What does this transformation aim to achieve? Some say it’s all about enabling speed. While speed is critical, we think that oversimplifies the challenge. As guardians of customers’ financial security, financial services companies must maintain client trust in their brands, which is the foundation of their customer relationship. Toward that end, IT leaders must worry about cybersecurity capabilities to counter increasingly sophisticated threats. They must be able to provide anytime-anywhere access while continuing to meet regulatory demands. They have to do all of this and construct a scalable and intelligent environment that delivers on mobile, Web, social and advanced analytic considerations. IT leaders aren’t getting a free pass on these other priorities.

So how can IT functions respond to this challenge? Large financial institutions do not have the luxury of throwing out everything and starting fresh, nor can they achieve what they want through minor tweaks. In our view, very few financial services companies have made significant progress in meeting technology challenges and most need a full-scale IT operating model transformation. However, our research indicates that emerging leaders are differentiating themselves from the competition and are already capturing benefits (see below). These leaders:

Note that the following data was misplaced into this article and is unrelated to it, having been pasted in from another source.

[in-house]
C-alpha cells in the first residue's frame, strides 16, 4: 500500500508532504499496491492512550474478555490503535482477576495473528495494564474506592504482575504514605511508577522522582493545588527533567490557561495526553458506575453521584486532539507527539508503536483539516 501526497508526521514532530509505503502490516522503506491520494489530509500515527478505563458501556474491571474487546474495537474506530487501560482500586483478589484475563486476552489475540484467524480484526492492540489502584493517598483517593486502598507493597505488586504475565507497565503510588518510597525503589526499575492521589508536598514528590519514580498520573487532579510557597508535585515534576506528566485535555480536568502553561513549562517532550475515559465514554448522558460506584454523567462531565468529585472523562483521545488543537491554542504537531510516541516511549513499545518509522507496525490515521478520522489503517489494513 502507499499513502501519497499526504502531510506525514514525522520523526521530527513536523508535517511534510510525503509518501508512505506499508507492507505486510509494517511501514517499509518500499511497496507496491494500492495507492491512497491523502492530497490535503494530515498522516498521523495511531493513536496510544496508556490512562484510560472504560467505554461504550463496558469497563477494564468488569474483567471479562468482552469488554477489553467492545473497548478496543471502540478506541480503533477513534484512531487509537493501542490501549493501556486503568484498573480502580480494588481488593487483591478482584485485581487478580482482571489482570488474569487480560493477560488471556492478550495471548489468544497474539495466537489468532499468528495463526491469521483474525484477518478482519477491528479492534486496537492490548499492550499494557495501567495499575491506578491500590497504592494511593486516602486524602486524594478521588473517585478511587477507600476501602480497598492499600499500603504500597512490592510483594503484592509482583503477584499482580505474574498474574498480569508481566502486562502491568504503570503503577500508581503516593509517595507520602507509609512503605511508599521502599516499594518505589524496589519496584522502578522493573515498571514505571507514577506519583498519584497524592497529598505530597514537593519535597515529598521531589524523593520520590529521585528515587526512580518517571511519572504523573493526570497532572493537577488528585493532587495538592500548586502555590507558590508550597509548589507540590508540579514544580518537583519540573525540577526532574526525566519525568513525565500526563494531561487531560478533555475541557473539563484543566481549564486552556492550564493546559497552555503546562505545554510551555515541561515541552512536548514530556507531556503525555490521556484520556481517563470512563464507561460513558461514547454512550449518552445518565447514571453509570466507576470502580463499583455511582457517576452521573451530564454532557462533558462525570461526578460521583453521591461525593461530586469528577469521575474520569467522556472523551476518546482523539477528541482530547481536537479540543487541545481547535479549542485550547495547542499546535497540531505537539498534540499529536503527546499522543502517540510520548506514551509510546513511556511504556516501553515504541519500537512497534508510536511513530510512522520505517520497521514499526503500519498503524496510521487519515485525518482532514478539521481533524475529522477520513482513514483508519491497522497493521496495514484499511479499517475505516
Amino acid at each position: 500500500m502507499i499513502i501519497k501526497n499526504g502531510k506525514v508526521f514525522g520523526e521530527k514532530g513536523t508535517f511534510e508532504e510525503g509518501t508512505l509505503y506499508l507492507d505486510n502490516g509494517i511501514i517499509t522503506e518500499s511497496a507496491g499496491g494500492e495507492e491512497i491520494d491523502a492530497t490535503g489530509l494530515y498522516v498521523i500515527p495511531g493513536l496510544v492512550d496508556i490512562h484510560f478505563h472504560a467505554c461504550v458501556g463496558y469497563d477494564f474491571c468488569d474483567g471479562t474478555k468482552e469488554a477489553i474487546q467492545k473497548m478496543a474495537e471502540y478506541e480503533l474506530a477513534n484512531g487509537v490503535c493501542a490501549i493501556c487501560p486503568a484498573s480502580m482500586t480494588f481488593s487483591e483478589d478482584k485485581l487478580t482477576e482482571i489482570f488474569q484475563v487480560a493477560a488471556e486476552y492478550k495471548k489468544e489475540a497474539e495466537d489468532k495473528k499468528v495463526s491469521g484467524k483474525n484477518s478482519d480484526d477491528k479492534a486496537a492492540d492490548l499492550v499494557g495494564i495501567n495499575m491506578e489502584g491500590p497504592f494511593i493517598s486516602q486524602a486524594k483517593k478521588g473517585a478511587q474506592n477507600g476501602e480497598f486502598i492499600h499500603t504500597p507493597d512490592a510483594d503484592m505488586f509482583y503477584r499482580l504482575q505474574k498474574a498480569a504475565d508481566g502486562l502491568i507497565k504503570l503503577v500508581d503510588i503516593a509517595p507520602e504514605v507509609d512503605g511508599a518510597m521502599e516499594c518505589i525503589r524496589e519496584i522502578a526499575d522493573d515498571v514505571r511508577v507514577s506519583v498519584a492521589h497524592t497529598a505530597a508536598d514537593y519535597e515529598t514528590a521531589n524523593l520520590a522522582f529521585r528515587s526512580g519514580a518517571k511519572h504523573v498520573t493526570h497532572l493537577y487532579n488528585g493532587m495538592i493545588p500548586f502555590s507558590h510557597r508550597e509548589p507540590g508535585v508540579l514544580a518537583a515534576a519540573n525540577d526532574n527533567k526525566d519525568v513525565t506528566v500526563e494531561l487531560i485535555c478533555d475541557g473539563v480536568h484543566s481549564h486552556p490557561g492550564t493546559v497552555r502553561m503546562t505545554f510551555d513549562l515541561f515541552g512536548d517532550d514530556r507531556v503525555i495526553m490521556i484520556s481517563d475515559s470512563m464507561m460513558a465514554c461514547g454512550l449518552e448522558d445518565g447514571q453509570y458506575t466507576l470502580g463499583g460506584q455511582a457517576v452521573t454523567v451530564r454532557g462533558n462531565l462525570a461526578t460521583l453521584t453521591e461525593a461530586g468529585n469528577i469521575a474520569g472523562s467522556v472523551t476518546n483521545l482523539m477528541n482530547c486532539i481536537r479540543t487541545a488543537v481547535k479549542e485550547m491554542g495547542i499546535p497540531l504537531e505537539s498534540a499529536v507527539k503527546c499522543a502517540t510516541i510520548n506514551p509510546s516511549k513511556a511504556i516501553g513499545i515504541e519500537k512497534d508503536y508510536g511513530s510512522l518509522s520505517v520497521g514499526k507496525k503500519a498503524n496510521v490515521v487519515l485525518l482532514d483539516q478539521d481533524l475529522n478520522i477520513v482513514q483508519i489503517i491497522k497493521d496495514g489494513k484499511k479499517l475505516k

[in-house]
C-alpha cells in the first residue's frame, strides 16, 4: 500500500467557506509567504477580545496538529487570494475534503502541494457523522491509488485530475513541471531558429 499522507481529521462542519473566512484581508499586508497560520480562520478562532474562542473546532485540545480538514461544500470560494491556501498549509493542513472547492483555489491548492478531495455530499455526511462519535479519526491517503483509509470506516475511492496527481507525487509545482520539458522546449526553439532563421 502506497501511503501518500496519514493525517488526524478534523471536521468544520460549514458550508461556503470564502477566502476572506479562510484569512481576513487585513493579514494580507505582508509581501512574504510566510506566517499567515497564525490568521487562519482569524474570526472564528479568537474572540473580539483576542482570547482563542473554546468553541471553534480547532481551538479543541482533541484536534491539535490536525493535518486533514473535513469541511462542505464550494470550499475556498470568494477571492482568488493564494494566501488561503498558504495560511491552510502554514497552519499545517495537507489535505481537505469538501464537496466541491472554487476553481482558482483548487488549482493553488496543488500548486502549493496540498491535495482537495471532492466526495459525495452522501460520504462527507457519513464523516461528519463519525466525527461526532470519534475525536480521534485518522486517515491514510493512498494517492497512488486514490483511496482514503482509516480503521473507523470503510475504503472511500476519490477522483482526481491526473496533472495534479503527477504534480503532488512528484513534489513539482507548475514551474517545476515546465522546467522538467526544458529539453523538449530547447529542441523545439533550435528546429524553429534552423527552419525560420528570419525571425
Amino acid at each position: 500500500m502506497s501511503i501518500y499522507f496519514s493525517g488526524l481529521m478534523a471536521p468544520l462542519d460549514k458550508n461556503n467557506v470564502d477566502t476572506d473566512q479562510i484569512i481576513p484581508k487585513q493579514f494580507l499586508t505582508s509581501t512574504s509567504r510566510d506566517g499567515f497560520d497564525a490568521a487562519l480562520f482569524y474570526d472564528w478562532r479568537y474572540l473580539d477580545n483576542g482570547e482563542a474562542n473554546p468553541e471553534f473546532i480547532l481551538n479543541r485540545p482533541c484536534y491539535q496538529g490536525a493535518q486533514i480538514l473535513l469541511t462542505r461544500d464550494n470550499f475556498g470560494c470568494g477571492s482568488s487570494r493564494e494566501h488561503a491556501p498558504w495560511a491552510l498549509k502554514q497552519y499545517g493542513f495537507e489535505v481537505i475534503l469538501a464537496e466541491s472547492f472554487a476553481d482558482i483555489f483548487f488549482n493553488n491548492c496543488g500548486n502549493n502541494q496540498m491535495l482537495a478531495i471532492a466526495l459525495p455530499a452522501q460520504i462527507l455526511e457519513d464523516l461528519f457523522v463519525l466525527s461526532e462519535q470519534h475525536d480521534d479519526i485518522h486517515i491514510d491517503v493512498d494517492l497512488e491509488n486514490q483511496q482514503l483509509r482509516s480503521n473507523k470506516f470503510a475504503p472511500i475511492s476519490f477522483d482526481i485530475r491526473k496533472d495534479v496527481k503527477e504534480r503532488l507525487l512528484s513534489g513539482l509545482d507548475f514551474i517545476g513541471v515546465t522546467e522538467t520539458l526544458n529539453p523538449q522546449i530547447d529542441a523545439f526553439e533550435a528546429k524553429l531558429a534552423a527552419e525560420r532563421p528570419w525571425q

• Make twice as many digital sales (as a percentage of total sales);
  • See revenue growth rates three times as high as the industry average;
  • Feel 60% more confident they will be able to reach the desired future state;
  • Are 70% more likely to meet customer needs through technology;
  • Manage costs by avoiding non-critical projects, optimizing outsourcing, retiring legacy systems and adopting cloud-based infrastructure.

These emerging leaders recognize the importance of technology and, rather than chasing fads, make thoughtful changes to their technology operating model (see Figure 1). They understand the value inherent in legacy systems but also have a plan to move forward to gain the benefits of more flexible architecture. Most crucial, they believe a cultural change is necessary within their organizations to improve the ways that business and technology work together.